Dr. Shapiro is an excellent professor, more than worthy of her gold nugget. She is the perfect person to teach a class populated by many non-science types. Yes, she does expect you to know the information very well - the exams force you to, it is in a - in my opinion- perfectly reasonable way. There are no attempts at trickery in this class. If you take Dr. Shapiro at her word, you will ultimately succeed in this class. She says at the very beginning of class to read the required articles, take some notes on each of them, and revise before exams, because they will show up on them. And they did!! She said that anything related to the headings she wrote on the board and overheads could appear on an exam, and they did!! She is absolutely sincere in her wish that all students not only learn but love the subject, and therefore she does not aim to cause anyone stress and anxiety. I agree with her assessment that there is nothing fundamentally difficult about this class, even if memorizing all the material is challenging.

I do warn that Dr. Shapiro is very, very particular in everything she does. Personally, as someone with some of her own perfectionist quirks, I really didn't mind, but I know some people do. For me, I appreciated the crystal clarity that came with every aspect of this class, especially as I was entering uncharted waters. However, the ban on electronic devices save for one corner in the lecture hall, the strict no questions in lecture policy, the mandatory attendance policy, and some other features of the class might be grating if you're seeking a more relaxed classroom environment. Dr. Shapiro uses every milisecond of lecture for lecture, and if you're not on it and ready to write like the wind you might have trouble keeping up. That being said, Dr. Shapiro is very prompt and thorough in email replies and more than happy to see folks in office hours, so I never had any trouble.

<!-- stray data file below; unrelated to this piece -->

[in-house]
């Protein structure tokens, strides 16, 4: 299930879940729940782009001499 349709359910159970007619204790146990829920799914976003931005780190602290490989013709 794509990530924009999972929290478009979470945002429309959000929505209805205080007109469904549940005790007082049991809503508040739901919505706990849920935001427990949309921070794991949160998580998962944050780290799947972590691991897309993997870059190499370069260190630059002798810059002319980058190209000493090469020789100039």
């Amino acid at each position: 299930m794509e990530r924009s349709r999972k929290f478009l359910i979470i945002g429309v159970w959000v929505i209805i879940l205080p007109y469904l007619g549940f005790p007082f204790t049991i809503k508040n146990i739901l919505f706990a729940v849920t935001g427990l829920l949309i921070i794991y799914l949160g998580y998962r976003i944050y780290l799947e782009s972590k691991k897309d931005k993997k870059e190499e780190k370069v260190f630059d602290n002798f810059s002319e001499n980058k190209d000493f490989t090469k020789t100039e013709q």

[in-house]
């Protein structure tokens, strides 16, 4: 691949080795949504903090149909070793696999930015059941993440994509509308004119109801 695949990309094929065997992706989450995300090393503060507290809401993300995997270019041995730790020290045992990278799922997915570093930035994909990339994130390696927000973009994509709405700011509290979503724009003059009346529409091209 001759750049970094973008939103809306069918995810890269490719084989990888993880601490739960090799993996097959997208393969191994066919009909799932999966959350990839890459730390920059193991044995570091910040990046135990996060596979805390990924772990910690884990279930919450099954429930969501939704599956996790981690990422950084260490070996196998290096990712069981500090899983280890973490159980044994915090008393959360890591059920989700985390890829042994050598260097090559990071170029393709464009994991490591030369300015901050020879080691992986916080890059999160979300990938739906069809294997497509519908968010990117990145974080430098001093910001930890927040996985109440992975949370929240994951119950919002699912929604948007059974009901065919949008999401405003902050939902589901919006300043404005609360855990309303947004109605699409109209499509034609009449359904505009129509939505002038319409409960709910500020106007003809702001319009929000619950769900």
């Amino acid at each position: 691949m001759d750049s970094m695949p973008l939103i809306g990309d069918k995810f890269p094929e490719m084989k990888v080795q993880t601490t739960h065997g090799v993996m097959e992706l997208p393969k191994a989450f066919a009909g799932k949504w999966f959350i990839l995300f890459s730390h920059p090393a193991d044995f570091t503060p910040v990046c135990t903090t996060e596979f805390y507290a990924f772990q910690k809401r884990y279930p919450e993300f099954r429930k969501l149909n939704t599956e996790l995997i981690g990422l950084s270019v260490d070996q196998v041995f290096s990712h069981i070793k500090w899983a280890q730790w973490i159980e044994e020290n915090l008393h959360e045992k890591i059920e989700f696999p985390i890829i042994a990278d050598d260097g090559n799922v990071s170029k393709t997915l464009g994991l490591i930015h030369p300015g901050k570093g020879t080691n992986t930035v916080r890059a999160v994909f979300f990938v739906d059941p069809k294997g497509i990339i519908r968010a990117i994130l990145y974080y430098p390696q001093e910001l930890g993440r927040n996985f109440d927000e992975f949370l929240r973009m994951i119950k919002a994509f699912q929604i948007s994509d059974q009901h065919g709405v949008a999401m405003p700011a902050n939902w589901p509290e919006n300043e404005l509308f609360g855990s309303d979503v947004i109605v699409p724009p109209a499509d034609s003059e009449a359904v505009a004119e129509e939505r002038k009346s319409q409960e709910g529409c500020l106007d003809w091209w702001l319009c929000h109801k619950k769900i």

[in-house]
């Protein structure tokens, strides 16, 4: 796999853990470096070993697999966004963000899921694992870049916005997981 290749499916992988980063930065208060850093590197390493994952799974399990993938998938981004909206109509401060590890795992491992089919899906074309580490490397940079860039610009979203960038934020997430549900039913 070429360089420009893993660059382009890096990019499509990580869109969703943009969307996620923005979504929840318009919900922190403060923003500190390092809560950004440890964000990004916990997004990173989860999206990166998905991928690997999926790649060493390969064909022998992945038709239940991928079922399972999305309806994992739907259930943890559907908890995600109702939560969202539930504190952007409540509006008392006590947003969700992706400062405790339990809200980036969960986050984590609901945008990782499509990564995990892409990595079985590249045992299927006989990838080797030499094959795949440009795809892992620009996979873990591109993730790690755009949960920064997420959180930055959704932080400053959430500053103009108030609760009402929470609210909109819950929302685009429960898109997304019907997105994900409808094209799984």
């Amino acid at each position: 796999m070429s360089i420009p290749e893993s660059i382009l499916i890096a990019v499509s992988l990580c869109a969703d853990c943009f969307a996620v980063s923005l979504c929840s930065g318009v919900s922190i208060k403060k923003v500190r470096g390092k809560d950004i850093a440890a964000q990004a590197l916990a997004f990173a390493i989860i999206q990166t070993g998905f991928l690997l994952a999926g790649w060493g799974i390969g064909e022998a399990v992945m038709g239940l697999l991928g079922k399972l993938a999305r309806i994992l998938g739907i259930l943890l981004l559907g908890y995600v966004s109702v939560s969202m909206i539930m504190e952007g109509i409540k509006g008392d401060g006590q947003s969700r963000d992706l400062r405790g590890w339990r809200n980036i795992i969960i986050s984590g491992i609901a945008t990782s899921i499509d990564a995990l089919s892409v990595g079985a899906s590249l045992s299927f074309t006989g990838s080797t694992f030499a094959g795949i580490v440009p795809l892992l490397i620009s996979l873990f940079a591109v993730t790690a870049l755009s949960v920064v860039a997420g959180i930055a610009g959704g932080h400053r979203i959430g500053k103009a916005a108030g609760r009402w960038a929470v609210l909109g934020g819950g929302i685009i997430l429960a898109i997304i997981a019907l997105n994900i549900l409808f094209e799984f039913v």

The main drawback of this class is the fact that your grade really relies only on your midterm and final grades. If you're someone with test anxiety, or if you're a bad test taker more generally, I would not recommend this class. The midterm and final are grueling experiences, even if you're well prepared and have studied very hard. Also, unless you're really good at holding yourself accountable and you're not a procrastinator, you will also struggle. Keeping up with the reading and reviewing your notes with the study questions is essentially if you don't want to suffer during midterms and reading week. If getting an A really matters to you, it is certainly possible, but you have to be committed to keeping up with reading and reviewing your notes- which isn't that time consuming but still needs to get done. If you're not looking to put a decent effort in, this is not the class for you. I really don't recommend cramming, as the amount of detail is pretty substantial. As I stated above, the material is not outside of anyone's capabilities, but you need to approach it carefully.

Finally, this class is a lot of fun. At the optional labs, you get to see bones, there are some fun videos to watch, some interesting issue debates, and overall just a lot of interesting material. There's a philosophical weightiness about this class that I have never experienced before. Something about understanding how coincidentally humans arose from our tiny proto-primate ancestors is a pretty thrilling ride, and the fact that debates are ongoing means you'll have plenty of interesting fodder for dinner conversations is nice. All these things considered, I do recommend this class.

Workload:

Midterm: 33%
Final: 67%
Mandatory lecture attendance: You must attend at least half the lectures and there is a sign in sheet.